Wednesday 24 March 2010

BSCI - OSPF - Default Route propagation

By default OSPF does not propagate a default route, and so you need to manually tell OSPF to distribute one from your Autonomous System Border Router (ASBR).

Depending on the type of Area you have employed in your network the way you propagate a default to all your routers will differ slightly.

In Normal Areas (OSPF areas all connected to Area 0) you can do the following:
1) On your ASBR apply a default route:
    R1(config)#ip route
2) Inject the default route in to OSPF:
    R1(config)#router ospf 1
    R1(config-router)#default-information originate [always]

- The [always] option allows you to advertise a default route from the ASBR even when one doesn't actually exist. This can potentially result in better stability for your network. For example, if a default route is learned from a different routing protocol such as RIP and this route for what ever reason starts to flap then every time the route changes type 5 LSA's will be sent into the OSPF domain from the ASBR.
- The [always] option helps prevent actions outside of the OSPF domain from affecting the routers/routes within the OSPF domain.

For Stub and Totally Stub areas the situation is different.

On an ABR you configure an area to be a stub. This in turn prevents type 5 LSA's (external route information) from being sent in to the stub area and in return a default summary route is propagated.

In a Totally Stubby area, this goes a step further. By configuring an area as a Totally Stubby area on the ABR you prevent Type 5 LSA's (for external routes) plus Type 4 and Type 3 LSA's (for inter-area summary routes) from being propogated. A default summary route replaces these types of routes.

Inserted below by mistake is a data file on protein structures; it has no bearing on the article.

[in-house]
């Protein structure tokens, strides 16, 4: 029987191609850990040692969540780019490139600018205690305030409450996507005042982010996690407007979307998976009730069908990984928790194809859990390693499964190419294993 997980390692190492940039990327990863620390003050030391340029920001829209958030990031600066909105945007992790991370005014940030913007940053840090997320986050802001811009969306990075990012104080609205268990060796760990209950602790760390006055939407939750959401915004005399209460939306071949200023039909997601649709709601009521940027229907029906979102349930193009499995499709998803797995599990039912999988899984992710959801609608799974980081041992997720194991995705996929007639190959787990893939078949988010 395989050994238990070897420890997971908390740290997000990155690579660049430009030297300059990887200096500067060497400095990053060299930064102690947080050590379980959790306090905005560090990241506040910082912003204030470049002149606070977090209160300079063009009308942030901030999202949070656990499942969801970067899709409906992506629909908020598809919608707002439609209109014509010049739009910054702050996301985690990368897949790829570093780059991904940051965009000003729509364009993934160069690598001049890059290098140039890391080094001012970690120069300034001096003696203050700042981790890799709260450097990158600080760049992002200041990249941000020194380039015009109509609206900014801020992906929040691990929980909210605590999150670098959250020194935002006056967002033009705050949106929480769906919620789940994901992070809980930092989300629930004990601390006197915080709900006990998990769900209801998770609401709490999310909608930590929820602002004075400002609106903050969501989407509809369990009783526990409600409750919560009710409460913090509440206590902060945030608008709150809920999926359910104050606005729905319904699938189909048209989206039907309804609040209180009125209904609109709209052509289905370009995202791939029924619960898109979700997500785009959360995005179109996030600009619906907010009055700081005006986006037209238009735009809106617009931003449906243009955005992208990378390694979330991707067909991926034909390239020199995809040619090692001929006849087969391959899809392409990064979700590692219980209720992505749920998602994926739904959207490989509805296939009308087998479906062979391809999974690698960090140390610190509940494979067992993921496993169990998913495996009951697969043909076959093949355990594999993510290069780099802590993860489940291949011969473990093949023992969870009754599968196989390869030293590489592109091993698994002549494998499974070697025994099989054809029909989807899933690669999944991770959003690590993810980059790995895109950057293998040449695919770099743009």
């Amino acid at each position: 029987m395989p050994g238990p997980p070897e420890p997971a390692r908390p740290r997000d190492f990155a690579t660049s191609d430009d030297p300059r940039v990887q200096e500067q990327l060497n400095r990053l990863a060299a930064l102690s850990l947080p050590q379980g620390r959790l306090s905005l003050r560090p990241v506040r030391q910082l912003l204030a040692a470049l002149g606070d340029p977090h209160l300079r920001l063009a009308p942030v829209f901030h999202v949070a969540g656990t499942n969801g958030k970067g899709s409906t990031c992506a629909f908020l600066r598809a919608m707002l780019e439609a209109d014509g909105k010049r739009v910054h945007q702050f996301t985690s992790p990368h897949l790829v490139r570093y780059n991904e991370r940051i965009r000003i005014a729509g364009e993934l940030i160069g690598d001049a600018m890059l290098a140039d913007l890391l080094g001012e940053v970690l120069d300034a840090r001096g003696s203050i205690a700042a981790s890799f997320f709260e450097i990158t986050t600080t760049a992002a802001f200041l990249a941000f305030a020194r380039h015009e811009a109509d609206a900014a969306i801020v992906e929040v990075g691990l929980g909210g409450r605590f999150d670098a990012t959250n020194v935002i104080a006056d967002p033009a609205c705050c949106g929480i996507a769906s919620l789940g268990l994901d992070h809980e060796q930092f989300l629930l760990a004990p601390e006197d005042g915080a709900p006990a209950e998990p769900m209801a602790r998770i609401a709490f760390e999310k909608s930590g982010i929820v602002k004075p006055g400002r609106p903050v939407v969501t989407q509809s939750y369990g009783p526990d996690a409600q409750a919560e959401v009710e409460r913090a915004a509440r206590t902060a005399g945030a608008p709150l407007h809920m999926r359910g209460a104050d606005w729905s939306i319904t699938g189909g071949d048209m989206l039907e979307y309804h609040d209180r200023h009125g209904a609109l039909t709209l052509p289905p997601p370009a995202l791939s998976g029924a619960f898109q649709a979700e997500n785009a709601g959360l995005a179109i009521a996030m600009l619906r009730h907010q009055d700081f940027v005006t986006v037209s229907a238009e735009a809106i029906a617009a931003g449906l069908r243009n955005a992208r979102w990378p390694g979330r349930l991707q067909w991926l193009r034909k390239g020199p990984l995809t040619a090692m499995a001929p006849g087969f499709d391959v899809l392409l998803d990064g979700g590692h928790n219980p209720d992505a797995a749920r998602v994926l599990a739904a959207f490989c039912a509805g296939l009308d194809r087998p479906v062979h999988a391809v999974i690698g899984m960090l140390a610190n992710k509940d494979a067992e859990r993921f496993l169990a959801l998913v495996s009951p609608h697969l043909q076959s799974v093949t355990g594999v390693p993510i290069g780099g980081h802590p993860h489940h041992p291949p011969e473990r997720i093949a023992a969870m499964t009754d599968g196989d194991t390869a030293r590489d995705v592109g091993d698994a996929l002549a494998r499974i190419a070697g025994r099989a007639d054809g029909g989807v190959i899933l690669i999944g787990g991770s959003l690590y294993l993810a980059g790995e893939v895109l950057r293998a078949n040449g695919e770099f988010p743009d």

In both cases, as a default route is automatically generated at the ABR, you do not require the default-information originate command.

Finally you have Not-So-Stubby-Area's (NSSA)
There are 2 ways to advertise a default route. NSSA ABR can generate a default route with or without a default route in its own routing table.
1) On the ABR connecting Area 0 to the NSSA area you force the ABR to generate a default route:
    R3(config)#router ospf 1
    R3(config-router)#area 8 nssa default-information originate

-With this example the ABR generates Type 7 LSA's with a link state ID of this is then advertised within the NSSA area

- NOTE -  NSSA ASBR can generate a default only when it has a default route in its routing table
The default route via the ASBR must be known through non-OSPF protocol

2) You can also use the 'no-summary' option when defining your NSSA area and create 'NSSA Totally Stub area':
    R3(config)#router ospf 1
    R3(config-router)#area 8 nssa no-summary

-In this example you are replacing the Type 3,4,(inter-area summary routes) and Type 5 LSA's(external summary routes) with a default summary route.This is just as you do for a Totally Stubby area.

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